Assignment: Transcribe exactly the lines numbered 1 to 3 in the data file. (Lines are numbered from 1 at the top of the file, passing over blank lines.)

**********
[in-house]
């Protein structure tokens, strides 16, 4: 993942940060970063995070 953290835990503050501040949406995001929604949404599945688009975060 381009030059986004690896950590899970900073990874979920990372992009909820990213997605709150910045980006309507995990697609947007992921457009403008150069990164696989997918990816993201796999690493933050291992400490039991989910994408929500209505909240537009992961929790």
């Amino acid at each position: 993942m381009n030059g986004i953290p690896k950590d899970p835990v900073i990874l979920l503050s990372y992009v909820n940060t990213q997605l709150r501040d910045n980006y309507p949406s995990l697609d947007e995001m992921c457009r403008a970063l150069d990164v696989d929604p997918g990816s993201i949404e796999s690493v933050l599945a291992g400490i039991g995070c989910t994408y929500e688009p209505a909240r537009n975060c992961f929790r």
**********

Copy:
[in-house]
């Protein structure tokens, strides 16, 4: 993942940060970063995070 953290835990503050501040949406995001929604949404599945688009975060 381009030059986004690896950590899970900073990874979920990372992009909820990213997605709150910045980006309507995990697609947007992921457009403008150069990164696989997918990816993201796999690493933050291992400490039991989910994408929500209505909240537009992961929790």
């Amino acid at each position: 993942m381009n030059g986004i953290p690896k950590d899970p835990v900073i990874l979920l503050s990372y992009v909820n940060t990213q997605l709150r501040d910045n980006y309507p949406s995990l697609d947007e995001m992921c457009r403008a970063l150069d990164v696989d929604p997918g990816s993201i949404e796999s690493v933050l599945a291992g400490i039991g995070c989910t994408y929500e688009p209505a909240r537009n975060c992961f929790r």